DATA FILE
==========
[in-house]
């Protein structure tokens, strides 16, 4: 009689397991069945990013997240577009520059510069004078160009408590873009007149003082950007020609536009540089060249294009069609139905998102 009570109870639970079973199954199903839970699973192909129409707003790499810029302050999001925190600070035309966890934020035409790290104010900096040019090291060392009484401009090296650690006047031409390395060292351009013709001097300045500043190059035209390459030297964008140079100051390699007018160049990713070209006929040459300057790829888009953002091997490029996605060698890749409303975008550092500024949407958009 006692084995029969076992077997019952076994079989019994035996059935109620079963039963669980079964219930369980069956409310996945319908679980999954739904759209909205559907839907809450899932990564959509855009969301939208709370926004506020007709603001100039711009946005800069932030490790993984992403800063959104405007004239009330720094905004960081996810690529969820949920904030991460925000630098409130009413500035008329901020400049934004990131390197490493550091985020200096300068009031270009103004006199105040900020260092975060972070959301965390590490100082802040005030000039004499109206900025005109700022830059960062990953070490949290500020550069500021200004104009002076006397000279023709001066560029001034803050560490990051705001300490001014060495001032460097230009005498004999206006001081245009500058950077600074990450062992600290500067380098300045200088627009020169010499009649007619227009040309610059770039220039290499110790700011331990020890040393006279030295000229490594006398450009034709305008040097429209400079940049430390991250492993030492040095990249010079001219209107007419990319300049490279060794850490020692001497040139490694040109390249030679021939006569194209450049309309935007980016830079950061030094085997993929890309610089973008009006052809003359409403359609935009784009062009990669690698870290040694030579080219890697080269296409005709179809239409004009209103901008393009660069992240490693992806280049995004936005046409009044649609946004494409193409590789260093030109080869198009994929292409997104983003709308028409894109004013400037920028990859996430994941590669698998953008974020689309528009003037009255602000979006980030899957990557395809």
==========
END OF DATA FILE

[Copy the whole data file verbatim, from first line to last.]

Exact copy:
[in-house]
């Protein structure tokens, strides 16, 4: 009689397991069945990013997240577009520059510069004078160009408590873009007149003082950007020609536009540089060249294009069609139905998102 009570109870639970079973199954199903839970699973192909129409707003790499810029302050999001925190600070035309966890934020035409790290104010900096040019090291060392009484401009090296650690006047031409390395060292351009013709001097300045500043190059035209390459030297964008140079100051390699007018160049990713070209006929040459300057790829888009953002091997490029996605060698890749409303975008550092500024949407958009 006692084995029969076992077997019952076994079989019994035996059935109620079963039963669980079964219930369980069956409310996945319908679980999954739904759209909205559907839907809450899932990564959509855009969301939208709370926004506020007709603001100039711009946005800069932030490790993984992403800063959104405007004239009330720094905004960081996810690529969820949920904030991460925000630098409130009413500035008329901020400049934004990131390197490493550091985020200096300068009031270009103004006199105040900020260092975060972070959301965390590490100082802040005030000039004499109206900025005109700022830059960062990953070490949290500020550069500021200004104009002076006397000279023709001066560029001034803050560490990051705001300490001014060495001032460097230009005498004999206006001081245009500058950077600074990450062992600290500067380098300045200088627009020169010499009649007619227009040309610059770039220039290499110790700011331990020890040393006279030295000229490594006398450009034709305008040097429209400079940049430390991250492993030492040095990249010079001219209107007419990319300049490279060794850490020692001497040139490694040109390249030679021939006569194209450049309309935007980016830079950061030094085997993929890309610089973008009006052809003359409403359609935009784009062009990669690698870290040694030579080219890697080269296409005709179809239409004009209103901008393009660069992240490693992806280049995004936005046409009044649609946004494409193409590789260093030109080869198009994929292409997104983003709308028409894109004013400037920028990859996430994941590669698998953008974020689309528009003037009255602000979006980030899957990557395809």